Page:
The Federal Reserve Has Attempted A Market Corner
During a market corner, a buyer accumulates an asset with the intention of driving the price higher without any regard for its true value. Additionally, the buyer amasses such a large holding that market prices cannot remain elevated without continuous buying. For example, when the Hunt Brothers cornered the silver market, silver rose from $11 per ounce in September 1979 to nearly $50 an ounce in January 1980. Eventually, the Hunt Brothers stopped buying silver as they ran out of capital and the market for silver dried up. As happens with all market corners, when the buyer disappeared from the market, the price of silver spiraled downward. The Federal Reserve, knowingly or not, has cornered the credit market.
At the beginning of the credit crisis the Federal Reserve lowered short-term interest rates in an attempt to ease financial market strains. With the credit markets still not functioning properly, despite the Federal Funds rate being set in a range of 0 - 0.25%, the Federal Reserve devised a new plan to lower market interest rates for individuals and corporations. This plan, otherwise known as quantitative easing, called for the Federal Reserve to print money in order to buy bonds on the open market as well as guarantee investors from losses on other bonds.
Currently, the Federal Reserve is in the process of buying $1.25 trillion of agency mortgage-backed securities, $200 billion of agency debt, and nearly $300 billion of private credit (this excludes the $300 billion of Treasury purchases and also assumes that all buying programs are completed as stated by the Federal Reserve). To put this $1.75 trillion buying spree into perspective, PIMCO, the world's largest bond fund manager, managed $841 billion as of June 30, 2009. Essentially, the Federal Reserve has not only become a new bond market participant, but also will have grown to twice the size of the largest market participant in approximately one year. The entrance of such a large indiscriminate buyer helps to explain the rapid resurgence of credit markets.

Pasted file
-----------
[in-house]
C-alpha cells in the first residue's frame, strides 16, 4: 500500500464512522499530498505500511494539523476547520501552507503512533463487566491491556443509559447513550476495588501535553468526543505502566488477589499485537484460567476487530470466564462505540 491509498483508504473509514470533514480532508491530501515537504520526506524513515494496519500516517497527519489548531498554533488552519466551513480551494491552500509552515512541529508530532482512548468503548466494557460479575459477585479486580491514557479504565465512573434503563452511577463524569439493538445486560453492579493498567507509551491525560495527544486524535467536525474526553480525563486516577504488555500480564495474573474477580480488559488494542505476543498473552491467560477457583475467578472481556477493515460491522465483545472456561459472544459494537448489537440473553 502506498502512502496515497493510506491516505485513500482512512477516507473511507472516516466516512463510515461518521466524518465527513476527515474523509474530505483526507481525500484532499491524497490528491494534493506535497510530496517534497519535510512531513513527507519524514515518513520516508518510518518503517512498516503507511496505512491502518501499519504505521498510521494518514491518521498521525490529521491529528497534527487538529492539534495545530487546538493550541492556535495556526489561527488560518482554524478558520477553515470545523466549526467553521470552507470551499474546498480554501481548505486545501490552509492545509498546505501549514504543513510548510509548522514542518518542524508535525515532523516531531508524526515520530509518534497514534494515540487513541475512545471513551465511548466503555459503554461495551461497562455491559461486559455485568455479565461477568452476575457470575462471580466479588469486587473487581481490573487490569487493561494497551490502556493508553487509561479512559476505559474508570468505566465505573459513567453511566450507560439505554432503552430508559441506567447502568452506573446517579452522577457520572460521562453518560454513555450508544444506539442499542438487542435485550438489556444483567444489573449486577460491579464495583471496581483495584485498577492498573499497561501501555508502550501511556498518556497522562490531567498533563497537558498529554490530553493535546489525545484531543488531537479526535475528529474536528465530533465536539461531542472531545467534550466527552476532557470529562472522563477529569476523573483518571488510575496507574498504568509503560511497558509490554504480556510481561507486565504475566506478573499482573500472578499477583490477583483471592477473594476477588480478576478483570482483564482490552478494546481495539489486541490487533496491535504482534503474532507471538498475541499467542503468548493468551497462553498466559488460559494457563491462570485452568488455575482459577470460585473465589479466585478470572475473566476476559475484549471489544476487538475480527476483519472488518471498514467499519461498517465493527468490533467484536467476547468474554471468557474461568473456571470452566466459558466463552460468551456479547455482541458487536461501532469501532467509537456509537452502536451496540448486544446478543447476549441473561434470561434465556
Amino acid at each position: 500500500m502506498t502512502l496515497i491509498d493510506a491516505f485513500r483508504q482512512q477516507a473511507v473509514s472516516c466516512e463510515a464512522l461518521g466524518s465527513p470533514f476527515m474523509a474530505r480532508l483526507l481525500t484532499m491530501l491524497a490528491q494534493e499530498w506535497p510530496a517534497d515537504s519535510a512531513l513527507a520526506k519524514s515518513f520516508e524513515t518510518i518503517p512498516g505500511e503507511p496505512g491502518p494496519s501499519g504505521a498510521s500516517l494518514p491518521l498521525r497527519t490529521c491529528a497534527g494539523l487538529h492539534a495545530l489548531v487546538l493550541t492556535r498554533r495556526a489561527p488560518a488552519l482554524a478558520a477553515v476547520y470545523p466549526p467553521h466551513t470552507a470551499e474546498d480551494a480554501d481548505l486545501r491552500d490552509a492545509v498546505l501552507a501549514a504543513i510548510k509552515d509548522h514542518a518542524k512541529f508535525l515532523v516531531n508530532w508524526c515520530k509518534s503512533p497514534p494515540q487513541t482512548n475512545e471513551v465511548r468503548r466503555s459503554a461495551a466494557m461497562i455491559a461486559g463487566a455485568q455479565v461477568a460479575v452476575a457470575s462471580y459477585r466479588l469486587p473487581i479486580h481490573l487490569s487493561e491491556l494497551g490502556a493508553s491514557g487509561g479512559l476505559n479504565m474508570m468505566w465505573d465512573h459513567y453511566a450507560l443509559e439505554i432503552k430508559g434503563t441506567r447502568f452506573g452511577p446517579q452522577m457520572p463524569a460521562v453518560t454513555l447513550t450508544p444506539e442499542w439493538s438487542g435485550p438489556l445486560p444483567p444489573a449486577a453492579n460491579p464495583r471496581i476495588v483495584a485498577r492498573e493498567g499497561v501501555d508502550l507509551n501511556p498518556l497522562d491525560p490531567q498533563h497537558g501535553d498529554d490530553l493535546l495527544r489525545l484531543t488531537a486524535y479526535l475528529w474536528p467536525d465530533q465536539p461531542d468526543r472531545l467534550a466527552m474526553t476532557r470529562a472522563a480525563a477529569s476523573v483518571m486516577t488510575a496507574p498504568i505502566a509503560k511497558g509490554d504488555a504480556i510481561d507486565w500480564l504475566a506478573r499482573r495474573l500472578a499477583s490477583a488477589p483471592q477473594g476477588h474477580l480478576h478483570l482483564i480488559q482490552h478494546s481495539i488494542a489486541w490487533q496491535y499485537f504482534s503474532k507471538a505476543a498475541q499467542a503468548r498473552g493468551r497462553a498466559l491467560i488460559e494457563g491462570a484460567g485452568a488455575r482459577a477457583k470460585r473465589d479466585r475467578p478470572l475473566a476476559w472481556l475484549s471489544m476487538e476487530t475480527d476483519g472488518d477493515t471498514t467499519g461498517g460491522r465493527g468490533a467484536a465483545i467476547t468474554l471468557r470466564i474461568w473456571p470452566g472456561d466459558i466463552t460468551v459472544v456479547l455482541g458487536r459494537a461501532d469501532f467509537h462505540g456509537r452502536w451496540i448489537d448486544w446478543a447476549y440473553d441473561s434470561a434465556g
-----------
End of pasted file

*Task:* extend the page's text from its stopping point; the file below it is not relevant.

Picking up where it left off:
The end of the Federal Reserve's credit market corner (assets that are cornered always collapse) could be sparked by a number catalysts. First, private investors may realize that bond prices are unjustifiably high and will sell them into the market faster than the Federal Reserve can buy them. Secondly, the Federal Reserve could slow its purchases, leading to lower marginal demand for bonds if not eliminating demand entirely. A third and more devastating outcome that could result from the Federal Reserve's quantitative easing would be a Dollar collapse.
Interestingly, on Wednesday, the Federal Reserve announced that it would slow its involvement in credit markets. Previously, the Federal Reserve was going to complete its $1.75 trillion program by December 2009, but now it has extended the program until March 2010. In doing so, the Federal Reserve has lowered its average purchases for the coming 3 months. This maneuver should prove problematic because the Federal Reserve's buying power has been paramount in reinflating the credit market bubble. While the Federal Reserve hopes that the recovering economy allows for moderate tightening, the real reason for altering the purchase program is the Dollar's continued decline and the Federal Reserve's fear of ending its purchases too abruptly.
The Federal Reserve's attempt to manipulate the credit market is a path to ruin. Although Ben Bernanke might believe that the recession and economic crisis are over, the Dollar's decline to new 2009 lows is a signal that an orchestrated market corner cannot succeed. As a result, the Federal Reserve's ability to continue its supportive endeavor is clearly being undermined. Despite the market corner appearing effective during the past six months with most asset prices having rallied, bond prices will one day begin to fall, and when they do, it will be clear that the market corner has failed.